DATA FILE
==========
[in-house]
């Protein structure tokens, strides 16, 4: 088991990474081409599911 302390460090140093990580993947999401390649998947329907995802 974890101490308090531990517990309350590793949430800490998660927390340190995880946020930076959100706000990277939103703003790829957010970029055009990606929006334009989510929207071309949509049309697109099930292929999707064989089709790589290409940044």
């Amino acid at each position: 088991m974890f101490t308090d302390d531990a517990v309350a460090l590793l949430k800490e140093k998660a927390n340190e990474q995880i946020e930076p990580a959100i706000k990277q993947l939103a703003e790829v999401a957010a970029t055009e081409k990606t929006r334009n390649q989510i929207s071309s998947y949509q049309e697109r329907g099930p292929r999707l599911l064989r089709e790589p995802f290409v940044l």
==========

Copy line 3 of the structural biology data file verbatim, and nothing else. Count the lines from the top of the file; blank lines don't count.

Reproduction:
């Amino acid at each position: 088991m974890f101490t308090d302390d531990a517990v309350a460090l590793l949430k800490e140093k998660a927390n340190e990474q995880i946020e930076p990580a959100i706000k990277q993947l939103a703003e790829v999401a957010a970029t055009e081409k990606t929006r334009n390649q989510i929207s071309s998947y949509q049309e697109r329907g099930p292929r999707l599911l064989r089709e790589p995802f290409v940044l």